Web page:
NEW YORK — Seventh on Sixth is ready for its close-up.
The fashion show production company confirmed on Monday that Olympus, the camera company, will take over as the title sponsor for its biannual collections held in New York’s Bryant Park, replacing Mercedes-Benz, which had been the title sponsor since 2001. This means that the 7th on Sixth shows will be called Olympus Fashion Week beginning with the fall 2004 collections, scheduled for Feb. 6-13. This confirms a WWD report from August.
Olympus is the third company to hold the title sponsor position since the shows formed in 1993, first as an off-shoot of the Council of Fashion Designers of America. General Motors had been the title sponsor of the shows for three years beginning in 1998.
The intention of such sponsorships is to connect those brands to the high-energy, celebrity-infused fashion world within the minds of consumers, retailers and the press. IMG, which acquired 7th on Sixth in 2001, has augmented the event’s sponsorship roster in an effort to capitalize on the value of the 7th on Sixth brand, as its most recent edition in September featured 17 sponsors, including a mobile phone company, a water brand, an airline, a sunglasses firm and the maker of a birth control patch.
IMG also produces fashion weeks around the world under different title sponsors, including Mercedes-Benz Shows LA, Mercedes Asia Fashion Weeks in Singapore and Lakme Fashion Week in India.
Rebranding the New York event will be another challenge for the organization, which has been facing its first competition from alternate fashion show venues in recent seasons, both in New York and Los Angeles. The combination of other venues and designers who show off-site on their own tends to complicate the distinction of an Olympus Fashion Week from a New York fashion week, from 7th on Sixth or even the CFDA, which many guests mistakenly believe is still involved in the production.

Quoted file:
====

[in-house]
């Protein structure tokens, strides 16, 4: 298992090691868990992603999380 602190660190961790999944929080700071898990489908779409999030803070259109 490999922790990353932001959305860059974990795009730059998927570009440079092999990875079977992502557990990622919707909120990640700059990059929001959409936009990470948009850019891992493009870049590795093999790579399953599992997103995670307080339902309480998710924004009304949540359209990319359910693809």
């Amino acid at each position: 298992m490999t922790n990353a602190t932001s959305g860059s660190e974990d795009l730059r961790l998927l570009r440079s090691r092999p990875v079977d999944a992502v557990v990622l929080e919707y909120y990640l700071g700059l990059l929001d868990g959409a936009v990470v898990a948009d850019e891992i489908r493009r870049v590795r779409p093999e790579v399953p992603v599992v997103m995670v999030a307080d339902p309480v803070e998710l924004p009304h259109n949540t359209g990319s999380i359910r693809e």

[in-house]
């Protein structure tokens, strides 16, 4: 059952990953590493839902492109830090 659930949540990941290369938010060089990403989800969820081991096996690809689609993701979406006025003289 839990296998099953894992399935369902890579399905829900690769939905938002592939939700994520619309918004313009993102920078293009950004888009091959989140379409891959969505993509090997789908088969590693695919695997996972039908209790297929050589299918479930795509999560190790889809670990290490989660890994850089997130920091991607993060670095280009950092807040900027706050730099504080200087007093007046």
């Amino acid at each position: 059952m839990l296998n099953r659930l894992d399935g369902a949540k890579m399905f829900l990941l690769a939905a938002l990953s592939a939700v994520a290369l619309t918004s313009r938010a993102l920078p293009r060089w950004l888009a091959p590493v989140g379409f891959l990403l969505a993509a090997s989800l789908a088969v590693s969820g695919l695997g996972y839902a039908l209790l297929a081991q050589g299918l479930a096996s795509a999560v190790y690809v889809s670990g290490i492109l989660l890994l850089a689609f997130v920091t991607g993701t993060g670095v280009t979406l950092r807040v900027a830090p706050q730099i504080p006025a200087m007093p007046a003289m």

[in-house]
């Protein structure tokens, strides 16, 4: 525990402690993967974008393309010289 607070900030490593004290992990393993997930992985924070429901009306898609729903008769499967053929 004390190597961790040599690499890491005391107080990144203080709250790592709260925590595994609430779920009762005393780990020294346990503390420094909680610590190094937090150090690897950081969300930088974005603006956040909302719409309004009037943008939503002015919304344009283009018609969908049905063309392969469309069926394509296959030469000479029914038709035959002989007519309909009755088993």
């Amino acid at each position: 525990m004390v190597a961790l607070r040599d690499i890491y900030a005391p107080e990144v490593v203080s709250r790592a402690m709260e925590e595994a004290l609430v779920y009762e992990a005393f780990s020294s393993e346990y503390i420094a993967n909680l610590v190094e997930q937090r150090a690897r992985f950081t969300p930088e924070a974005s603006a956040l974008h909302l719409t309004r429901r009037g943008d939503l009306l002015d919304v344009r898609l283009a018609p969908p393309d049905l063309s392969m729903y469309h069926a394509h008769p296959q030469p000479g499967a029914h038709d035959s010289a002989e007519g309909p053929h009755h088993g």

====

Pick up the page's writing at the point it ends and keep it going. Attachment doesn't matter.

However, Fern Mallis, executive director of 7th on Sixth and a vice president at IMG, said the connection of the camera company to the event was a natural because of the number of professional photographers — about 600 to 800 — who register to cover the event each season. Also, Olympus plans to be more aggressive in its external promotion of its relationship to 7th on Sixth, incorporating the runway shows into its consumer advertising campaigns and marketing program, as well as a new charity initiative being developed for 2004. That’s something that Mercedes tended to avoid, although the company recently signed Giorgio Armani to design a car.
Also, whereas Mercedes’ introduction of new cars at the tent each season drew only passing interest from the majority of the fashion press who probably couldn’t afford even an introductory coupe, the changing nature of fashion photography with the introduction of digital imaging is something that is being widely studied by industry publications, a process in which Olympus, as a camera maker, is directly involved.
When Olympus joined the roster of fashion week sponsors in September, the company made its presence widely known with on-site marketing executives and a publicist highlighting its various activities, including unusual treats for the generally maligned photo crews, such as shuttle buses to off-site shows, lockers, snacks, cocktails and back rubs. The company also used the event to showcase a new product launch, the Olympus E-1, a digital camera with interchangeable lenses.
“Olympus is a sponsorship that is so appropriate and fitting,” Mallis said. “They did such a nice job in their inaugural season in pampering and spoiling the photographers, who are a critical part of the success of these weeks.”
Olympus signed a three-and-a-half-year deal as title sponsor. Olympus officials would not disclose their investment, although Martin Lee, vice president of marketing for the consumer products group of Olympus America, said the company’s marketing budget was increased this year by 70 percent to $50 million to primarily cover two new sponsorship opportunities —?the fashion shows and the U.S. Open tennis tournament.
“We’re a company that firmly stands behind the design of our product,” Lee said.
Mallis portrayed the change from Mercedes to Olympus, and General Motors prior to that, as reflective of the nature of corporate sponsorship.
“Companies don’t make those decisions for 10 or 15 years out,” she said. “The climate is changing landscape, reflective of the economic environment and how things change in the industry.”
Seventh on Sixth also announced its venue lineup for the February shows on Monday, including four spaces designed to be constructed within Bryant Park.
The largest, the Tent, is an all-black space with a capacity for 1,250 people, renting for $42,000. The Promenade is an all-white space seating more than 800 and costing $36,000. A new Studio Noir will be introduced as a black space with a raised central runway and seating for 476, costing $26,000. The smallest space will again be the Atelier, an all-white venue seating 260 people and renting for $16,500.